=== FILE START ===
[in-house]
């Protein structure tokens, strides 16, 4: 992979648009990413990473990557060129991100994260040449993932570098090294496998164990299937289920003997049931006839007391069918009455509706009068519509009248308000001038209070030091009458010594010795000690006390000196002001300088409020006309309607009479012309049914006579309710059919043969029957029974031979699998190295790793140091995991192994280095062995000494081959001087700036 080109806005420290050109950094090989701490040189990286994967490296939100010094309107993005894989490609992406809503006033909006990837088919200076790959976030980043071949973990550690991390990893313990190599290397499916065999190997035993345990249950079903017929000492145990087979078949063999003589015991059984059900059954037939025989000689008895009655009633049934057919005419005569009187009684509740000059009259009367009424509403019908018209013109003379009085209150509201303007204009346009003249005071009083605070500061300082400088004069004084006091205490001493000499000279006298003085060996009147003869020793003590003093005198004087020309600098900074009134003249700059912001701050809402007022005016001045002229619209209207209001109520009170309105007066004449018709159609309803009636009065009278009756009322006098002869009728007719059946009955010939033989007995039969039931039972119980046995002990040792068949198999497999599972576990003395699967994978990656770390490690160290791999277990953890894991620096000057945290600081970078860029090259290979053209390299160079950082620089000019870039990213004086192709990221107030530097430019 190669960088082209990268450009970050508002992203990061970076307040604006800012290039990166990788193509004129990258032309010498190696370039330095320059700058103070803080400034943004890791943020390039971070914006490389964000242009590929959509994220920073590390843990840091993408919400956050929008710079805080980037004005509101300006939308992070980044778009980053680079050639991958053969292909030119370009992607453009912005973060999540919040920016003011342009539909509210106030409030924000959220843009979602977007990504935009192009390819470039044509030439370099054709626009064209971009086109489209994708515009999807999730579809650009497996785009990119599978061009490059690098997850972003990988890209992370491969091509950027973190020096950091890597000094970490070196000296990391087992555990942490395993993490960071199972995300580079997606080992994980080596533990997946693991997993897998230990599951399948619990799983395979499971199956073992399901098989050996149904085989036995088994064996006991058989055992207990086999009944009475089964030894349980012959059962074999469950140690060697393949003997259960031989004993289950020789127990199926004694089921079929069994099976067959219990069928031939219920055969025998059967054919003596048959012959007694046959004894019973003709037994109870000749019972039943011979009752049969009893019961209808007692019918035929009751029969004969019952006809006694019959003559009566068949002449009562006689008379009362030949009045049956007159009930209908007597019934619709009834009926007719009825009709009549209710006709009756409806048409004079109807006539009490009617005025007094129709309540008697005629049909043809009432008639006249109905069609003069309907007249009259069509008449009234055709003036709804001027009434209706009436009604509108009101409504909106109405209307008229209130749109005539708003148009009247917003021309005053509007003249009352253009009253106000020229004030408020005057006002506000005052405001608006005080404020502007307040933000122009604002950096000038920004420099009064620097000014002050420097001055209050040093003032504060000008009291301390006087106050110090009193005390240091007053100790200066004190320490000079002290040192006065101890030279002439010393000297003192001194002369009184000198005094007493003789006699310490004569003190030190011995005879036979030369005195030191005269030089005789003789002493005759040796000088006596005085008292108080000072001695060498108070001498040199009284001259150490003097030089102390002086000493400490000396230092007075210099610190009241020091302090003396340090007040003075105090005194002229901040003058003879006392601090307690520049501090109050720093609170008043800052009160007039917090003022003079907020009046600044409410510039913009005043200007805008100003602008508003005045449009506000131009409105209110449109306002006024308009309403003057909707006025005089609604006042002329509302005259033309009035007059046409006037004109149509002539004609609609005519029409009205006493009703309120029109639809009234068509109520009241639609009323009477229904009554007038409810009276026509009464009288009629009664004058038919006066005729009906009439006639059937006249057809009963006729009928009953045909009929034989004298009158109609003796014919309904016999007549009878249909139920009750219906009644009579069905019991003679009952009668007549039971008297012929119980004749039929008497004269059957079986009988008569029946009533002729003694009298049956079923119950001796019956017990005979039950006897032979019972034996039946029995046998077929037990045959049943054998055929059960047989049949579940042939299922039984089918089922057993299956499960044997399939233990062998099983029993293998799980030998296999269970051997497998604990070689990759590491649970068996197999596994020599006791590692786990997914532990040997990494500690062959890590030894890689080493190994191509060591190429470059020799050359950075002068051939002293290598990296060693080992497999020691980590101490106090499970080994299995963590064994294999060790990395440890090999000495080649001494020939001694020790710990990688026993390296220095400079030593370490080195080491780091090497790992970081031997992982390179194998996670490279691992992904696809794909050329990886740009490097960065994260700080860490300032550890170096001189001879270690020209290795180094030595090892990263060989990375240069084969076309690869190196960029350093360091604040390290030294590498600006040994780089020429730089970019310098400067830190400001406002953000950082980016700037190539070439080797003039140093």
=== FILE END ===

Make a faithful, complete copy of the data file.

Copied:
[in-house]
């Protein structure tokens, strides 16, 4: 992979648009990413990473990557060129991100994260040449993932570098090294496998164990299937289920003997049931006839007391069918009455509706009068519509009248308000001038209070030091009458010594010795000690006390000196002001300088409020006309309607009479012309049914006579309710059919043969029957029974031979699998190295790793140091995991192994280095062995000494081959001087700036 080109806005420290050109950094090989701490040189990286994967490296939100010094309107993005894989490609992406809503006033909006990837088919200076790959976030980043071949973990550690991390990893313990190599290397499916065999190997035993345990249950079903017929000492145990087979078949063999003589015991059984059900059954037939025989000689008895009655009633049934057919005419005569009187009684509740000059009259009367009424509403019908018209013109003379009085209150509201303007204009346009003249005071009083605070500061300082400088004069004084006091205490001493000499000279006298003085060996009147003869020793003590003093005198004087020309600098900074009134003249700059912001701050809402007022005016001045002229619209209207209001109520009170309105007066004449018709159609309803009636009065009278009756009322006098002869009728007719059946009955010939033989007995039969039931039972119980046995002990040792068949198999497999599972576990003395699967994978990656770390490690160290791999277990953890894991620096000057945290600081970078860029090259290979053209390299160079950082620089000019870039990213004086192709990221107030530097430019 190669960088082209990268450009970050508002992203990061970076307040604006800012290039990166990788193509004129990258032309010498190696370039330095320059700058103070803080400034943004890791943020390039971070914006490389964000242009590929959509994220920073590390843990840091993408919400956050929008710079805080980037004005509101300006939308992070980044778009980053680079050639991958053969292909030119370009992607453009912005973060999540919040920016003011342009539909509210106030409030924000959220843009979602977007990504935009192009390819470039044509030439370099054709626009064209971009086109489209994708515009999807999730579809650009497996785009990119599978061009490059690098997850972003990988890209992370491969091509950027973190020096950091890597000094970490070196000296990391087992555990942490395993993490960071199972995300580079997606080992994980080596533990997946693991997993897998230990599951399948619990799983395979499971199956073992399901098989050996149904085989036995088994064996006991058989055992207990086999009944009475089964030894349980012959059962074999469950140690060697393949003997259960031989004993289950020789127990199926004694089921079929069994099976067959219990069928031939219920055969025998059967054919003596048959012959007694046959004894019973003709037994109870000749019972039943011979009752049969009893019961209808007692019918035929009751029969004969019952006809006694019959003559009566068949002449009562006689008379009362030949009045049956007159009930209908007597019934619709009834009926007719009825009709009549209710006709009756409806048409004079109807006539009490009617005025007094129709309540008697005629049909043809009432008639006249109905069609003069309907007249009259069509008449009234055709003036709804001027009434209706009436009604509108009101409504909106109405209307008229209130749109005539708003148009009247917003021309005053509007003249009352253009009253106000020229004030408020005057006002506000005052405001608006005080404020502007307040933000122009604002950096000038920004420099009064620097000014002050420097001055209050040093003032504060000008009291301390006087106050110090009193005390240091007053100790200066004190320490000079002290040192006065101890030279002439010393000297003192001194002369009184000198005094007493003789006699310490004569003190030190011995005879036979030369005195030191005269030089005789003789002493005759040796000088006596005085008292108080000072001695060498108070001498040199009284001259150490003097030089102390002086000493400490000396230092007075210099610190009241020091302090003396340090007040003075105090005194002229901040003058003879006392601090307690520049501090109050720093609170008043800052009160007039917090003022003079907020009046600044409410510039913009005043200007805008100003602008508003005045449009506000131009409105209110449109306002006024308009309403003057909707006025005089609604006042002329509302005259033309009035007059046409006037004109149509002539004609609609005519029409009205006493009703309120029109639809009234068509109520009241639609009323009477229904009554007038409810009276026509009464009288009629009664004058038919006066005729009906009439006639059937006249057809009963006729009928009953045909009929034989004298009158109609003796014919309904016999007549009878249909139920009750219906009644009579069905019991003679009952009668007549039971008297012929119980004749039929008497004269059957079986009988008569029946009533002729003694009298049956079923119950001796019956017990005979039950006897032979019972034996039946029995046998077929037990045959049943054998055929059960047989049949579940042939299922039984089918089922057993299956499960044997399939233990062998099983029993293998799980030998296999269970051997497998604990070689990759590491649970068996197999596994020599006791590692786990997914532990040997990494500690062959890590030894890689080493190994191509060591190429470059020799050359950075002068051939002293290598990296060693080992497999020691980590101490106090499970080994299995963590064994294999060790990395440890090999000495080649001494020939001694020790710990990688026993390296220095400079030593370490080195080491780091090497790992970081031997992982390179194998996670490279691992992904696809794909050329990886740009490097960065994260700080860490300032550890170096001189001879270690020209290795180094030595090892990263060989990375240069084969076309690869190196960029350093360091604040390290030294590498600006040994780089020429730089970019310098400067830190400001406002953000950082980016700037190539070439080797003039140093």